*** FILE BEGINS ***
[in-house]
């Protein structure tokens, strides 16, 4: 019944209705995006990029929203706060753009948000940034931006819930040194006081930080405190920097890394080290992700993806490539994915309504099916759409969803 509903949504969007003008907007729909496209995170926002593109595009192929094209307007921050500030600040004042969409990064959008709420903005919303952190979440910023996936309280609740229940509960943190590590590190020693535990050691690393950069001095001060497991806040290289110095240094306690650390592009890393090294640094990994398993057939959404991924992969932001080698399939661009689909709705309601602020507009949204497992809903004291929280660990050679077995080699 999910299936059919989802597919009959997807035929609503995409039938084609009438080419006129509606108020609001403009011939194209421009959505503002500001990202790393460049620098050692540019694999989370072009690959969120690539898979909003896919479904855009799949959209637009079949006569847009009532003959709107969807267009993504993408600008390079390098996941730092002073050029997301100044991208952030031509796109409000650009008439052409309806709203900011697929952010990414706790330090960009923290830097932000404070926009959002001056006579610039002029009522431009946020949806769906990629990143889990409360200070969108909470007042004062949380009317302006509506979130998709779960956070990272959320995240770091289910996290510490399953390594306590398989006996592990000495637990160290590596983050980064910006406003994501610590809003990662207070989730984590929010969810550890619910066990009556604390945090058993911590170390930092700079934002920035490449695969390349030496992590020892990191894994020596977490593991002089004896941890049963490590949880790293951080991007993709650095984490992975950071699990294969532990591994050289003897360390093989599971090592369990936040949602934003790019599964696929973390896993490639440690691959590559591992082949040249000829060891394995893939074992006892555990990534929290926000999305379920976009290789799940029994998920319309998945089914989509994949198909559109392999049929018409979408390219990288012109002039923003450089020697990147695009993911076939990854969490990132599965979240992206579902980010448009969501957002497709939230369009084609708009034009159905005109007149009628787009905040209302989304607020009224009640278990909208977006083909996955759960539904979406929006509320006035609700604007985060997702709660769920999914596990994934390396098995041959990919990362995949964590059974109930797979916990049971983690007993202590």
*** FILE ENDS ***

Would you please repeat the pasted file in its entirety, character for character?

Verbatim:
[in-house]
């Protein structure tokens, strides 16, 4: 019944209705995006990029929203706060753009948000940034931006819930040194006081930080405190920097890394080290992700993806490539994915309504099916759409969803 509903949504969007003008907007729909496209995170926002593109595009192929094209307007921050500030600040004042969409990064959008709420903005919303952190979440910023996936309280609740229940509960943190590590590190020693535990050691690393950069001095001060497991806040290289110095240094306690650390592009890393090294640094990994398993057939959404991924992969932001080698399939661009689909709705309601602020507009949204497992809903004291929280660990050679077995080699 999910299936059919989802597919009959997807035929609503995409039938084609009438080419006129509606108020609001403009011939194209421009959505503002500001990202790393460049620098050692540019694999989370072009690959969120690539898979909003896919479904855009799949959209637009079949006569847009009532003959709107969807267009993504993408600008390079390098996941730092002073050029997301100044991208952030031509796109409000650009008439052409309806709203900011697929952010990414706790330090960009923290830097932000404070926009959002001056006579610039002029009522431009946020949806769906990629990143889990409360200070969108909470007042004062949380009317302006509506979130998709779960956070990272959320995240770091289910996290510490399953390594306590398989006996592990000495637990160290590596983050980064910006406003994501610590809003990662207070989730984590929010969810550890619910066990009556604390945090058993911590170390930092700079934002920035490449695969390349030496992590020892990191894994020596977490593991002089004896941890049963490590949880790293951080991007993709650095984490992975950071699990294969532990591994050289003897360390093989599971090592369990936040949602934003790019599964696929973390896993490639440690691959590559591992082949040249000829060891394995893939074992006892555990990534929290926000999305379920976009290789799940029994998920319309998945089914989509994949198909559109392999049929018409979408390219990288012109002039923003450089020697990147695009993911076939990854969490990132599965979240992206579902980010448009969501957002497709939230369009084609708009034009159905005109007149009628787009905040209302989304607020009224009640278990909208977006083909996955759960539904979406929006509320006035609700604007985060997702709660769920999914596990994934390396098995041959990919990362995949964590059974109930797979916990049971983690007993202590």